CAVUTO: But, did you feel like hey, like Custer for a while and then you just get in there and these guys are gunning for you?
FIORINA: But, you know, our customers understand this deal. Our employees understand this deal. Our partners understand this deal. And the more we have an opportunity to talk to shareowners, the more they understand.
CAVUTO: But what if you don't get this deal? If that happens, are they more or less told you, Carly, you're toast?
FIORINA: Well, first of all, I'm not going to speculate on what happens to me, other than to say that it is the board of directors who hired me to come into Hewlett-Packard, and it's the board of directors who will decide whether I stay.
CAVUTO: And by and large, with full-page ads and everything else, they seem to be sticking by you. But if you -- and I know you can't jump the gun on this nor should you -- have you been told that if this doesn't come to fruition, that your days are numbered?
FIORINA: Absolutely not. But I think the more important question is not about me. This is not about me, although our opposition would like to make it about me because it distracts people from the substance of the case. And on the merits of this case, we win.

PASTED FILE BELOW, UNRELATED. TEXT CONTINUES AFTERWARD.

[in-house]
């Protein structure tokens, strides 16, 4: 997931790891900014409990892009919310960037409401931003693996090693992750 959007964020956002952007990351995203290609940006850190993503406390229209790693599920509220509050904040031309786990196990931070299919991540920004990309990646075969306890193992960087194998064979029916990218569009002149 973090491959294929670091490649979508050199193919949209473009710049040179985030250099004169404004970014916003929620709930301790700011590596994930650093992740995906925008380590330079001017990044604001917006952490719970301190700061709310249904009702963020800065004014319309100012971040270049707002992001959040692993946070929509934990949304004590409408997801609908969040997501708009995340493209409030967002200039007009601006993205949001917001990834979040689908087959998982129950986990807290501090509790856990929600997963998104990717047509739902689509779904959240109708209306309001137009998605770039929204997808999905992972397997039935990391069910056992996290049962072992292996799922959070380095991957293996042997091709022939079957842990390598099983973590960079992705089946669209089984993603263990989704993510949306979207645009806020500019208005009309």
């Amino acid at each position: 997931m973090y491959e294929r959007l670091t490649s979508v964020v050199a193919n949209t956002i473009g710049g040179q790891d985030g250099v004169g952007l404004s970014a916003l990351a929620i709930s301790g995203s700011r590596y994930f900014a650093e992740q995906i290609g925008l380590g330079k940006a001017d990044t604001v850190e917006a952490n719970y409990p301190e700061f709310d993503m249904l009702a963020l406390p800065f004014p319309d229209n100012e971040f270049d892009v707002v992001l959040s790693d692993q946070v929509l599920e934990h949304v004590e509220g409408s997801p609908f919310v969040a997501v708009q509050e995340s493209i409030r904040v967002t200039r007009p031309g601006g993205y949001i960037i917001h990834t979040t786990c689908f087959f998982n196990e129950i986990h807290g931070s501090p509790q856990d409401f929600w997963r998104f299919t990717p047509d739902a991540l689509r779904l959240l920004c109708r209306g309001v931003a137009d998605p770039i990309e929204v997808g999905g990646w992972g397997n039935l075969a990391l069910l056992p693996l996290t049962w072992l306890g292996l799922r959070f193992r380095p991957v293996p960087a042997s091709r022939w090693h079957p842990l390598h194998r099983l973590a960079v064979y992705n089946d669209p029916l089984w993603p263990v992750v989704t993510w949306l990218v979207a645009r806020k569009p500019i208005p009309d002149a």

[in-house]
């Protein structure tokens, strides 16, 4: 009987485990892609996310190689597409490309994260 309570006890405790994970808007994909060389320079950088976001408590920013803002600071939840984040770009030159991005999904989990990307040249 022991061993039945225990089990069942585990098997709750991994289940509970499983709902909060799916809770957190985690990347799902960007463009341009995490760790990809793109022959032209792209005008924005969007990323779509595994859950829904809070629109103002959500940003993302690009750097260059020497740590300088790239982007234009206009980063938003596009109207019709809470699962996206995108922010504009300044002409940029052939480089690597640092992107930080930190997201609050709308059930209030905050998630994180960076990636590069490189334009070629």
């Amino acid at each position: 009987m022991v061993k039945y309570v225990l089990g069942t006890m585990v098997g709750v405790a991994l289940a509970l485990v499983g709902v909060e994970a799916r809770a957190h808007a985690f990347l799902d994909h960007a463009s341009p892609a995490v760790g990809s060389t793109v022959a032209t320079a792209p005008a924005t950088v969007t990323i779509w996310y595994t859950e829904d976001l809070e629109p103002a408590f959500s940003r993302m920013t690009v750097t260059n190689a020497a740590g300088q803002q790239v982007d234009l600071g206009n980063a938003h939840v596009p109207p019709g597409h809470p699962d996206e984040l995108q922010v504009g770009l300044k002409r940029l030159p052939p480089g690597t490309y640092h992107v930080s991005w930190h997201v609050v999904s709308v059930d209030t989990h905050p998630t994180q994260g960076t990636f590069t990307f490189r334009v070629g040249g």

It is about this company and what is good for our shareowners. And so, what I'd like to do is focus our shareowners on what they ought to be asking. They ought not to be asking about me. What they ought to be asking about is are there real risks in not undergoing this merger. And the answer is yes, there are real risks.
CAVUTO: In other words, you've said before that you're looking 10 years out, not just the short term?
FIORINA: Well, looking three and five years out. You talked about our imaging and printing business earlier. Our imaging and printing business is a great business, but it is the market-share leader in ever category in which it competes today. We have to enter new markets to keep growing that business, and entering new markets like digital imaging and digital publishing require servers, storage, software, professional services.
CAVUTO: But does it require PCs? That's such a finite business. I know you want sort of like a stake to build all this other stuff off of, but that's such a limited business that even critics, you know, of Hewlett are saying, well, maybe he has a point.